2022 Nissan Pathfinder Review By Larry Nutson
2022 Nissan Pathfinder
Find your path
By Larry Nutson
Senior Editor and Bureau Chief
THE AUTO CHANNEL
Nissan’s midsize three-row utility vehicle, the Pathfinder, has been around for 35 years. The original Pathfinder was introduced in 1987. After skipping a 2021 model, the Pathfinder is all-new for 2022.
Earlier this year I joined an online overview provided by Nissan to introduce the new 2022 Pathfinder to the automotive news media. This presentation was facilitated by the Midwest Automotive Media Association (MAMA), of which I am a member.
Vishnu Jayamohan, Nissan’s Senior Manager of Product Strategy and Planning, opened the presentation by sharing Nissan’s mission with the new Pathfinder, which was to “fuse truck-like brawn and people-mover brains into an unbeatable product.”
The Pathfinder is entirely new from the ground up and rides on a 114.2 inch wheelbase. It’s 197.7 inches long and a touch under 71 inches high, two key dimensions to note for those who have a home garage. The exterior design is completely new and fresh. It’s got a rugged and yet refined look.
Nissan’s signature V-Motion grille design is flanked by full C-shaped LED headlights. Sculpted body sides and a floating C-pillar lead to LED taillights and full-width Pathfinder badging across the rear hatch. LED fog lights are available. Depending on trim level 18- or 20-inch wheels are fitted.
All Pathfinders have a standard 3.5-L V6 producing 284-HP. The engine is equipped with an idle stop/start system that helps reduce both tailpipe emissions and fuel consumption. New on Pathfinder is a 9-speed automatic that transfers the power to the drive wheels.
Both front-wheel (2WD) and all-wheel (4WD) drive configurations are available. 2WD models feature Drive Mode Control with five settings: Standard, Sport, Eco, Snow and Tow. Intelligent 4WD models feature Drive + Terrain Mode Control with seven settings: Standard, Sport, Eco, Snow, Sand, Mud/Rut and Tow. The Pathfinder should be a decent “soft-roader.”
This new combination of the torquey (259 lb-ft) V6 and nine transmission gears deliver very smooth and responsive performance, quick acceleration from stop, and good response when powering out of a corner. It’s a nice combo.
The new transmission has helped improve the Pathfinder’s EPA fuel economy ratings. The front-drive 2022 Pathfinder has EPA ratings of 21 city mpg and 26 highway mpg. The AWD versions are rated 21 city mpg and 27 highway mpg, except the Platinum trim is rated 20 and 25, respectively.
The hot topic these days is driving range---you know, EVs. The Pathfinder has an 18.5 gallon fuel tank which will theoretically give you just about 500 miles of highway driving. Remember, your mileage may (will) vary!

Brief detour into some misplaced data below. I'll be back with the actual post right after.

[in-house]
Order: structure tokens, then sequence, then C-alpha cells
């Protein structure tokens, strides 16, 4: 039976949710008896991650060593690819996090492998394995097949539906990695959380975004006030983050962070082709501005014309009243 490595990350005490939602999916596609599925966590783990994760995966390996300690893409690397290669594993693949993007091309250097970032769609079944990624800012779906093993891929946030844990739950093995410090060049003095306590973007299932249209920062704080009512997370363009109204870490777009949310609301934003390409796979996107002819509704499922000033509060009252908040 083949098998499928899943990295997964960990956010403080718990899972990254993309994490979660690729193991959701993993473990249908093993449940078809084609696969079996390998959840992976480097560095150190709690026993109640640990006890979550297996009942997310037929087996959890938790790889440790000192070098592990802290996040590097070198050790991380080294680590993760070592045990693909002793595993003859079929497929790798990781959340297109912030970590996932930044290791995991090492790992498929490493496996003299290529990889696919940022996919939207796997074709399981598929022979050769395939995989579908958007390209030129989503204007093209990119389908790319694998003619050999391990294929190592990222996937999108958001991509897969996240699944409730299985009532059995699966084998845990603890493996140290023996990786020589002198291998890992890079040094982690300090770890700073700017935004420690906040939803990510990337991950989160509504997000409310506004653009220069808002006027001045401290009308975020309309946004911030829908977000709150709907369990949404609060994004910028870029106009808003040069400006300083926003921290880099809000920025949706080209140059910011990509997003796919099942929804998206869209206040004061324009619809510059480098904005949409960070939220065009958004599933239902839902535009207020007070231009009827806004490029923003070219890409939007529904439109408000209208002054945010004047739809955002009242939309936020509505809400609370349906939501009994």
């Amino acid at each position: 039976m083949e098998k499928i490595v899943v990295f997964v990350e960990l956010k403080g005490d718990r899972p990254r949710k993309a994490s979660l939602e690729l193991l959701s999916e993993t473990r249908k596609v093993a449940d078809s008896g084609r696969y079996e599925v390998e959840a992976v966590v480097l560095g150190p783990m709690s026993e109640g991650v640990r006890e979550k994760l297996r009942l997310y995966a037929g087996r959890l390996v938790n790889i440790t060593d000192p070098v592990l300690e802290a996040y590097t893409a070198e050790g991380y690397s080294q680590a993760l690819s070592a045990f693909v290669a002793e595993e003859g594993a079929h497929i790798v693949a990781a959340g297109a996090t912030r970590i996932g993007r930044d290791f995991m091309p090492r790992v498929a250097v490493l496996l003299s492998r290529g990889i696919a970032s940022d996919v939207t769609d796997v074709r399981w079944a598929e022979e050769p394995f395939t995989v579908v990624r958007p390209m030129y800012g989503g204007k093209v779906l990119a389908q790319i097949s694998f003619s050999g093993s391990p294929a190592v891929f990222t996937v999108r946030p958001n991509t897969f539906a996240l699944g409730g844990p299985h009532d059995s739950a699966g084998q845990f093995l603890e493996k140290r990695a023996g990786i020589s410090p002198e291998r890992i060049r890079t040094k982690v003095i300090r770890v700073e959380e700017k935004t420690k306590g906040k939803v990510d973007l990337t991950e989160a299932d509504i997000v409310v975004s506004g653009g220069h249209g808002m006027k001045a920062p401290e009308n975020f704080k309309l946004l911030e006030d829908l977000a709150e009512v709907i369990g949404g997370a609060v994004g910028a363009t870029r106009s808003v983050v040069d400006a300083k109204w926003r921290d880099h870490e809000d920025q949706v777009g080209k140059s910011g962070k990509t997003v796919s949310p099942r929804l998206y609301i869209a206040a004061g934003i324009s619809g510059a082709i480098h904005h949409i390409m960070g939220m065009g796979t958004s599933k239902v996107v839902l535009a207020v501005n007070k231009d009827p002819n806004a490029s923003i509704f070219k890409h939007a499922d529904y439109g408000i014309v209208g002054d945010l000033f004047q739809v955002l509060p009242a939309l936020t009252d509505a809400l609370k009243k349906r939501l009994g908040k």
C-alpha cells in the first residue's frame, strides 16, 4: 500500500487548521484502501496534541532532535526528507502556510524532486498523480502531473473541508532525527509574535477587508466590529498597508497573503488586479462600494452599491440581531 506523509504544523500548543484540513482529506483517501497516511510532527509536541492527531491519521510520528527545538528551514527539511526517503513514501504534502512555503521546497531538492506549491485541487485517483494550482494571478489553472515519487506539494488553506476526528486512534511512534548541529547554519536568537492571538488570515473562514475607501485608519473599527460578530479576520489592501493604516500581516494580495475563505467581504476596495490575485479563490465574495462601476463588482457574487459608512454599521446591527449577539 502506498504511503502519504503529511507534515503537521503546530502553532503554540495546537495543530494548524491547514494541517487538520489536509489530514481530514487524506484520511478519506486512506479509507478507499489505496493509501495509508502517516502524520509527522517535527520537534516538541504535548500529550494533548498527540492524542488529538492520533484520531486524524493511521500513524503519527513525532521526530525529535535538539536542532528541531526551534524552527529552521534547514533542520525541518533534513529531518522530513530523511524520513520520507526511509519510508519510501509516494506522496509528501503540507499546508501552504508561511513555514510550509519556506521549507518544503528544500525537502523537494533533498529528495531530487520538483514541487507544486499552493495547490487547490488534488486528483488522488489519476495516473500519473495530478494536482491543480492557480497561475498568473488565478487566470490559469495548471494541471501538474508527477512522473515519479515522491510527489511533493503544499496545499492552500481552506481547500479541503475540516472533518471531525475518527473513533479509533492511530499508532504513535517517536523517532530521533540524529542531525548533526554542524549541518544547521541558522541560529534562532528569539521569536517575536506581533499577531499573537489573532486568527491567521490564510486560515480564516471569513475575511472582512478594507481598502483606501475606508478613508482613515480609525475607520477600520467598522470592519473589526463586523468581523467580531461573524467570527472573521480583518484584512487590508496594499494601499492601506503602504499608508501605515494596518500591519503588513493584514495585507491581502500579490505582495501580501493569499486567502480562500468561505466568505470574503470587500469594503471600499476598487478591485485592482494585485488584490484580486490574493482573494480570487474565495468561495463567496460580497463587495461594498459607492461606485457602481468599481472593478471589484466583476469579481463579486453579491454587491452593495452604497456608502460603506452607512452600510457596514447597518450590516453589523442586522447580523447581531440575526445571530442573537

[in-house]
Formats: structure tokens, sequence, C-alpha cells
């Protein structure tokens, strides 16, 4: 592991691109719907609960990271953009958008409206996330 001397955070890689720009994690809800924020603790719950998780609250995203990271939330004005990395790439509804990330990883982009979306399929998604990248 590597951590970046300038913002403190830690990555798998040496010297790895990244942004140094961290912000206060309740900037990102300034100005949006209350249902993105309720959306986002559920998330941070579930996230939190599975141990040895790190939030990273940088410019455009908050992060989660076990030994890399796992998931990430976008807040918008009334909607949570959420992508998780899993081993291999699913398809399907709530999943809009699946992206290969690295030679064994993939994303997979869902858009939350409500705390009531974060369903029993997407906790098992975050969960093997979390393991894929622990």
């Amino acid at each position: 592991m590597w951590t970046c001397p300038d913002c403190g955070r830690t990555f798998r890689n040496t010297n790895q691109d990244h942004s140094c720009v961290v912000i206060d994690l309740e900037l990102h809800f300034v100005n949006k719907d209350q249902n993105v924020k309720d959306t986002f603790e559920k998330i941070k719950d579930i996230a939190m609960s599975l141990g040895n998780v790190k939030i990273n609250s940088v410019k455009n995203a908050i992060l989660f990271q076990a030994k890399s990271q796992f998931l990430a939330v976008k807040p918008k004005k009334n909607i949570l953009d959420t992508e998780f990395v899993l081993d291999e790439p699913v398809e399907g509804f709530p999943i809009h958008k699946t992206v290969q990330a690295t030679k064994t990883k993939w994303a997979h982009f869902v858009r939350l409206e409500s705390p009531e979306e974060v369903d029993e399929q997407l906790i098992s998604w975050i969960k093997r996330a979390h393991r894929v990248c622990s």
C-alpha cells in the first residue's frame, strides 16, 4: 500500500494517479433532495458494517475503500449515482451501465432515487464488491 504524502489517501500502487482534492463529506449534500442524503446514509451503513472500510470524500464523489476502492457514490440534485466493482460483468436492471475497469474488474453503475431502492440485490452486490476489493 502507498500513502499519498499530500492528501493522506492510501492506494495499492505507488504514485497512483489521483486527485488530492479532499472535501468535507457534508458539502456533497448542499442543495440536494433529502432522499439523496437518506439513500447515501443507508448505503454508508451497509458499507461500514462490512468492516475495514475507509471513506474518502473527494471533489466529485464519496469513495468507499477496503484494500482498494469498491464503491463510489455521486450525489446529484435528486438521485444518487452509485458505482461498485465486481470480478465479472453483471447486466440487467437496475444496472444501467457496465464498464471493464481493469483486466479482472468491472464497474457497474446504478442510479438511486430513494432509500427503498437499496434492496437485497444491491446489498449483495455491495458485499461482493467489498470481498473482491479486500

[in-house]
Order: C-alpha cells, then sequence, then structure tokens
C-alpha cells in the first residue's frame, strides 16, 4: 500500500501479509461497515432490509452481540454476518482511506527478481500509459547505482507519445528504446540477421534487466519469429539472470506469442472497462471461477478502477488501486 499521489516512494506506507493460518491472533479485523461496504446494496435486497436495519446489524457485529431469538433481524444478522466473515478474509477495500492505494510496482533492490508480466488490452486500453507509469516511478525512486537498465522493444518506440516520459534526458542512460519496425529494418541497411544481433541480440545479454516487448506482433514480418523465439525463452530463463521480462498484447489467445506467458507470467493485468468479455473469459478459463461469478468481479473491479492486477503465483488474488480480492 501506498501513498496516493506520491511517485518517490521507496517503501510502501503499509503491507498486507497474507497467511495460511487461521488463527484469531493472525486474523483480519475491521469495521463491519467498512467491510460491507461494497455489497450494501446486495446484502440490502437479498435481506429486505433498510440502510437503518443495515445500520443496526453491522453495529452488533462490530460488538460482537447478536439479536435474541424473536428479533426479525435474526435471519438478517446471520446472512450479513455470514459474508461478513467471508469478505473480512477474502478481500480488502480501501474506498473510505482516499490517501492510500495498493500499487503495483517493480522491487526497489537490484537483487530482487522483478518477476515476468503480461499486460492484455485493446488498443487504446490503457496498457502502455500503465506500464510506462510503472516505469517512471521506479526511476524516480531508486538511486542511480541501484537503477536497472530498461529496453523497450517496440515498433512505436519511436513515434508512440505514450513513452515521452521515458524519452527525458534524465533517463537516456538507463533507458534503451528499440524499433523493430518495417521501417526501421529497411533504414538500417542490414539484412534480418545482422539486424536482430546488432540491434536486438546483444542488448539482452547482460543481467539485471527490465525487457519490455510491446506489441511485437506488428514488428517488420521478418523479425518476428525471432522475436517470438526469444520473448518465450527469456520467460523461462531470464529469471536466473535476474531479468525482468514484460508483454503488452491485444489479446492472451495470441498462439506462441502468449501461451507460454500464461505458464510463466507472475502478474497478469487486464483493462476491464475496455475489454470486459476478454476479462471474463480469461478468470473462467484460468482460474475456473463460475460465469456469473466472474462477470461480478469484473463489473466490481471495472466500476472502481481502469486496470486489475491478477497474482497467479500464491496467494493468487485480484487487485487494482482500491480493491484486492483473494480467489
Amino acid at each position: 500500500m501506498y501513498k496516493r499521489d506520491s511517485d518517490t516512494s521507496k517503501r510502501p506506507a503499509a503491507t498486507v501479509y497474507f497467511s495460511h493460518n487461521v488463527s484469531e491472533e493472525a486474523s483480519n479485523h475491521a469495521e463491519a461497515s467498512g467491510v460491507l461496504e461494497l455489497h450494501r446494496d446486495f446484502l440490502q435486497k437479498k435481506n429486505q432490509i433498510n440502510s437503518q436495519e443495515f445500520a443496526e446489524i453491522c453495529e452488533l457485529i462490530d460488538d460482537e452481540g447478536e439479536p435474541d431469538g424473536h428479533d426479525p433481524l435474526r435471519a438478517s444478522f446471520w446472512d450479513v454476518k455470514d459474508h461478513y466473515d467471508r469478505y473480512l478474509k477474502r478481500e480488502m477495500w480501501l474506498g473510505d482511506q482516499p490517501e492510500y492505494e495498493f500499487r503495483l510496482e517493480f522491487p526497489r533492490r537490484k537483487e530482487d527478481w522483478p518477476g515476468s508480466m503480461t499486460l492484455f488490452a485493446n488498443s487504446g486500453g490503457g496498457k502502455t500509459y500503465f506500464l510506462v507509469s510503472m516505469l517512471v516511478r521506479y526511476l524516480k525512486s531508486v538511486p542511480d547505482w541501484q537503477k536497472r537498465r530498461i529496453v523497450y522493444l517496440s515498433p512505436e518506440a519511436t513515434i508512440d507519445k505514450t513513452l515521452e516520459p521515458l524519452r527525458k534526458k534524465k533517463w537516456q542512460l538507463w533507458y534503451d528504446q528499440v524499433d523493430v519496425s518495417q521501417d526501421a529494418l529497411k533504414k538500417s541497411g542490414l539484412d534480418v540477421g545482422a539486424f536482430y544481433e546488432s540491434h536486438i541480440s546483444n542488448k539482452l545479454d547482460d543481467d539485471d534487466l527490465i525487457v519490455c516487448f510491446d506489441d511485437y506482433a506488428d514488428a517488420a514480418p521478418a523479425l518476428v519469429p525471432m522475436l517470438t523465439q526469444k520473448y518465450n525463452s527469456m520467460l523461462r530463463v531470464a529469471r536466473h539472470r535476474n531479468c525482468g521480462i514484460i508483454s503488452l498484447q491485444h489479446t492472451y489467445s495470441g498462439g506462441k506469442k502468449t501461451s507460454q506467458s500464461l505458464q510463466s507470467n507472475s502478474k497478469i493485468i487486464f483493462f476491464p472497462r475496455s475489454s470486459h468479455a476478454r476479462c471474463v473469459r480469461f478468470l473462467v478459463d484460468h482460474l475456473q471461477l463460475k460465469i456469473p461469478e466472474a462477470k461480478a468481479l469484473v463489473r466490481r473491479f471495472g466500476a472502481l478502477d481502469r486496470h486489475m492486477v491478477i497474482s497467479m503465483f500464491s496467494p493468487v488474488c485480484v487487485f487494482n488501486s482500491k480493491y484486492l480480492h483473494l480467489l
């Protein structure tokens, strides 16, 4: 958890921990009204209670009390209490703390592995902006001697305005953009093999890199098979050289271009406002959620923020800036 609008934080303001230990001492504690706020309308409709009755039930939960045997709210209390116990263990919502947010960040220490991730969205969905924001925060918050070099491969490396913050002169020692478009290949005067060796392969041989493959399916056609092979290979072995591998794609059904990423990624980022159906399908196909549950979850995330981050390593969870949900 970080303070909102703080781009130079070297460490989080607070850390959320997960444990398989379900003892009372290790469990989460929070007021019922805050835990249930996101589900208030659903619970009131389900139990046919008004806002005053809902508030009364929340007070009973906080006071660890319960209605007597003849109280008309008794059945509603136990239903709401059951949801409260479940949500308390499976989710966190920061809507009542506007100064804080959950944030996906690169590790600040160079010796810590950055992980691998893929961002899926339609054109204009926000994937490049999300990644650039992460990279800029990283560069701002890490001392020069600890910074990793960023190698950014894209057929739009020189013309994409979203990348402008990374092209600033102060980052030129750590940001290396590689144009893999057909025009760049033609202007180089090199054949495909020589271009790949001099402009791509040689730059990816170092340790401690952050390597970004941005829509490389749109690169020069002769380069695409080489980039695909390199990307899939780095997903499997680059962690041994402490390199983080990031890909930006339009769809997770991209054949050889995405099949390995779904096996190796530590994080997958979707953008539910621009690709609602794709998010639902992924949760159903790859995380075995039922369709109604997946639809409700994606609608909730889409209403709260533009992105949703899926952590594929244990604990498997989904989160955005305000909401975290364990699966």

The Pathfinder is offered in S, SV, SL, and Platinum trims. Seating is for eight or seven when equipped with second-row Captain’s chairs.
The cabin has been nicely refined and updated with quality materials, refined surfaces and touch points, metallic accents and an overall premium look and feel. An electronic shift-by-wire drive selector, available 10.8-inch Head-up Display, 12.3-inch digital dashboard, 9-inch. touchscreen, ProPILOT Assist with Navi-Link, wireless Apple CarPlay and wireless charging all provide the technology to aid driving for today’s busy parent.
Nissan Safety Shield 360 includes a complete suite of advanced driver-assist safety (ADAS) features. The cabin is nicely quite for conversation or listening to your favorite music genre on the 13-speaker Bose premium audio system.
The new Pathfinder has 10.6 cubic feet more interior space than the previous model. Behind the third row there’s 16.6 cu.ft.; fold that 60/40 split seat down and you get 45.0 cu.ft. With the second row also folded the total is 80.5 cu.ft. Another benefit of the new 9-speed transmission is improved towing ability with capacity up to a maximum of 6,000 lbs.
More details on the 2022 Nissan Pathfinder can be found at www.nissanusa.com. Two premium packages are available, an SV Premium and SL Premium.
Prices start at $33,410 for the S 2WD and top out at $48,090 for the Platinum 4WD. For each trim 4WD costs an additional $1,900. Destination and handling charge is $1,150.
In the presentation about the Pathfinder Jayamohan said it was designed for the “super-parent” who needs the “swiss-army knife” of a three-row family hauler. Most buyers of three-row utility vehicles are doing so for the passenger room. If you have four children in the family you need three-rows. An plus with a three-row utility is more space behind the second row compared to a two-row utility.
My most recent drive in the Pathfinder was in a Platinum 4WD trim. I liked the Pathfinder’s overall design both in and out. The cabin design was especially to my liking. I was the chauffeur for my wife and another couple who also commented on the niceness of the interior.
Overall, the Pathfinder is dynamically enjoyable and satisfying to drive with comfortable ride, confident handling and smooth, responsive acceleration. At cruising speed the cabin noise level is comfortable for easy conversation and audio listening. The new 9-speed transmission makes the Pathfinder a viable consideration if you tow a trailer.
I’ve had some decent driving time with the Pathfinder--a week’s time around my Chicago home; at a MAMA-produced Summer Drive event in the Chicago suburbs that also provided a Nissan presentation on the Pathfinder; and, at an early-October MAMA-produced Rally that took place in Elkhart Lake, Wisconsin. It’s great to test drive a new vehicle under varied road conditions to really get to know it.
© 2021 Larry Nutson, the Chicago Car Guy